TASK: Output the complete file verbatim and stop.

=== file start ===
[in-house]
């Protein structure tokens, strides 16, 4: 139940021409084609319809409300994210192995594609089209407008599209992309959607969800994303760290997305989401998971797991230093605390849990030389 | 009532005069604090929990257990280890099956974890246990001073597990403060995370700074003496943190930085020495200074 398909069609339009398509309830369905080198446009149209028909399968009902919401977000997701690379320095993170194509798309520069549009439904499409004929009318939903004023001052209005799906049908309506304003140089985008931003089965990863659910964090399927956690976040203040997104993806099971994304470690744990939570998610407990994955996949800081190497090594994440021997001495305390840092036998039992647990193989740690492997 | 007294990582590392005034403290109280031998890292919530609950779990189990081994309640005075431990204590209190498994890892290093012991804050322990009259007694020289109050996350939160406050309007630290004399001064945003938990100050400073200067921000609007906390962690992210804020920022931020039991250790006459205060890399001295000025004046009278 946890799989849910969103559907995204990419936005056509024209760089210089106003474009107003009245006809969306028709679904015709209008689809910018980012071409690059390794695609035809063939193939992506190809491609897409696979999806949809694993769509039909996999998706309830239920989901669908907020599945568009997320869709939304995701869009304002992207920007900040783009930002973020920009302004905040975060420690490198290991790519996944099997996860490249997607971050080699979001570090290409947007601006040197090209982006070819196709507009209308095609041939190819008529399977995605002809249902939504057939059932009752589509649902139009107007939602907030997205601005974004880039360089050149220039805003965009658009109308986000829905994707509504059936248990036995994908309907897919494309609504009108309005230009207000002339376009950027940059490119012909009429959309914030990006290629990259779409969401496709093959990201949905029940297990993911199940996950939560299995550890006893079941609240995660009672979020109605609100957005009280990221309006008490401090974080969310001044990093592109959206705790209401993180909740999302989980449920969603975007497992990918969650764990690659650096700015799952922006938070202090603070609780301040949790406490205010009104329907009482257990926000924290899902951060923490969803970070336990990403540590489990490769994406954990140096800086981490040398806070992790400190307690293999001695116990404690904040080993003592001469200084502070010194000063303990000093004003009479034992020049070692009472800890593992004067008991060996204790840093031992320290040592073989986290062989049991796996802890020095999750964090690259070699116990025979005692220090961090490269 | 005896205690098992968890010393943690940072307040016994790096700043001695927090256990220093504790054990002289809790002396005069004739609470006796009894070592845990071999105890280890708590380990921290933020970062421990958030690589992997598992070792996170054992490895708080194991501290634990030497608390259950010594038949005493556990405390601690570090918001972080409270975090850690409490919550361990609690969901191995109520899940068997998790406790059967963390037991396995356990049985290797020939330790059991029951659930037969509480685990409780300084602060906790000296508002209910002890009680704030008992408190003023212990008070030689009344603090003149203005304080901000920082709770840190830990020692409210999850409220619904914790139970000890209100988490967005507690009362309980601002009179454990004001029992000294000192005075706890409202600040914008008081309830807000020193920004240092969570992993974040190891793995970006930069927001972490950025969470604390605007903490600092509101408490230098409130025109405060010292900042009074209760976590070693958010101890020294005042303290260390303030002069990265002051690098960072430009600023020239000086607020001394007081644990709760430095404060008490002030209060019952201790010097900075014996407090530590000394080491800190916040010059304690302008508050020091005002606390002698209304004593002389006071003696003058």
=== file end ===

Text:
[in-house]
């Protein structure tokens, strides 16, 4: 139940021409084609319809409300994210192995594609089209407008599209992309959607969800994303760290997305989401998971797991230093605390849990030389 | 009532005069604090929990257990280890099956974890246990001073597990403060995370700074003496943190930085020495200074 398909069609339009398509309830369905080198446009149209028909399968009902919401977000997701690379320095993170194509798309520069549009439904499409004929009318939903004023001052209005799906049908309506304003140089985008931003089965990863659910964090399927956690976040203040997104993806099971994304470690744990939570998610407990994955996949800081190497090594994440021997001495305390840092036998039992647990193989740690492997 | 007294990582590392005034403290109280031998890292919530609950779990189990081994309640005075431990204590209190498994890892290093012991804050322990009259007694020289109050996350939160406050309007630290004399001064945003938990100050400073200067921000609007906390962690992210804020920022931020039991250790006459205060890399001295000025004046009278 946890799989849910969103559907995204990419936005056509024209760089210089106003474009107003009245006809969306028709679904015709209008689809910018980012071409690059390794695609035809063939193939992506190809491609897409696979999806949809694993769509039909996999998706309830239920989901669908907020599945568009997320869709939304995701869009304002992207920007900040783009930002973020920009302004905040975060420690490198290991790519996944099997996860490249997607971050080699979001570090290409947007601006040197090209982006070819196709507009209308095609041939190819008529399977995605002809249902939504057939059932009752589509649902139009107007939602907030997205601005974004880039360089050149220039805003965009658009109308986000829905994707509504059936248990036995994908309907897919494309609504009108309005230009207000002339376009950027940059490119012909009429959309914030990006290629990259779409969401496709093959990201949905029940297990993911199940996950939560299995550890006893079941609240995660009672979020109605609100957005009280990221309006008490401090974080969310001044990093592109959206705790209401993180909740999302989980449920969603975007497992990918969650764990690659650096700015799952922006938070202090603070609780301040949790406490205010009104329907009482257990926000924290899902951060923490969803970070336990990403540590489990490769994406954990140096800086981490040398806070992790400190307690293999001695116990404690904040080993003592001469200084502070010194000063303990000093004003009479034992020049070692009472800890593992004067008991060996204790840093031992320290040592073989986290062989049991796996802890020095999750964090690259070699116990025979005692220090961090490269 | 005896205690098992968890010393943690940072307040016994790096700043001695927090256990220093504790054990002289809790002396005069004739609470006796009894070592845990071999105890280890708590380990921290933020970062421990958030690589992997598992070792996170054992490895708080194991501290634990030497608390259950010594038949005493556990405390601690570090918001972080409270975090850690409490919550361990609690969901191995109520899940068997998790406790059967963390037991396995356990049985290797020939330790059991029951659930037969509480685990409780300084602060906790000296508002209910002890009680704030008992408190003023212990008070030689009344603090003149203005304080901000920082709770840190830990020692409210999850409220619904914790139970000890209100988490967005507690009362309980601002009179454990004001029992000294000192005075706890409202600040914008008081309830807000020193920004240092969570992993974040190891793995970006930069927001972490950025969470604390605007903490600092509101408490230098409130025109405060010292900042009074209760976590070693958010101890020294005042303290260390303030002069990265002051690098960072430009600023020239000086607020001394007081644990709760430095404060008490002030209060019952201790010097900075014996407090530590000394080491800190916040010059304690302008508050020091005002606390002698209304004593002389006071003696003058």